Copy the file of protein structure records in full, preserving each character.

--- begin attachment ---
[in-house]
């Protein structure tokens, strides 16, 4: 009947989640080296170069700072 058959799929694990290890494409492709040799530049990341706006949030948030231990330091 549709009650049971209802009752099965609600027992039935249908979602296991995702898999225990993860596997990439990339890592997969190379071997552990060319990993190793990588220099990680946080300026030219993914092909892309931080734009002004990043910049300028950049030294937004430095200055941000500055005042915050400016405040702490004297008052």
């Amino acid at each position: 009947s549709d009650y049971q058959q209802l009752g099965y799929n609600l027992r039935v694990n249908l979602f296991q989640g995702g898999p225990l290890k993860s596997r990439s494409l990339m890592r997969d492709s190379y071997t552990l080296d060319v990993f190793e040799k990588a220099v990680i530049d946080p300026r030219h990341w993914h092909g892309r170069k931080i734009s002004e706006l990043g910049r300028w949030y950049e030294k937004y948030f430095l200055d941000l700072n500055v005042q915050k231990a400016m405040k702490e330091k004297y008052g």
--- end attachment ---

[in-house]
């Protein structure tokens, strides 16, 4: 009947989640080296170069700072 058959799929694990290890494409492709040799530049990341706006949030948030231990330091 549709009650049971209802009752099965609600027992039935249908979602296991995702898999225990993860596997990439990339890592997969190379071997552990060319990993190793990588220099990680946080300026030219993914092909892309931080734009002004990043910049300028950049030294937004430095200055941000500055005042915050400016405040702490004297008052």
């Amino acid at each position: 009947s549709d009650y049971q058959q209802l009752g099965y799929n609600l027992r039935v694990n249908l979602f296991q989640g995702g898999p225990l290890k993860s596997r990439s494409l990339m890592r997969d492709s190379y071997t552990l080296d060319v990993f190793e040799k990588a220099v990680i530049d946080p300026r030219h990341w993914h092909g892309r170069k931080i734009s002004e706006l990043g910049r300028w949030y950049e030294k937004y948030f430095l200055d941000l700072n500055v005042q915050k231990a400016m405040k702490e330091k004297y008052g």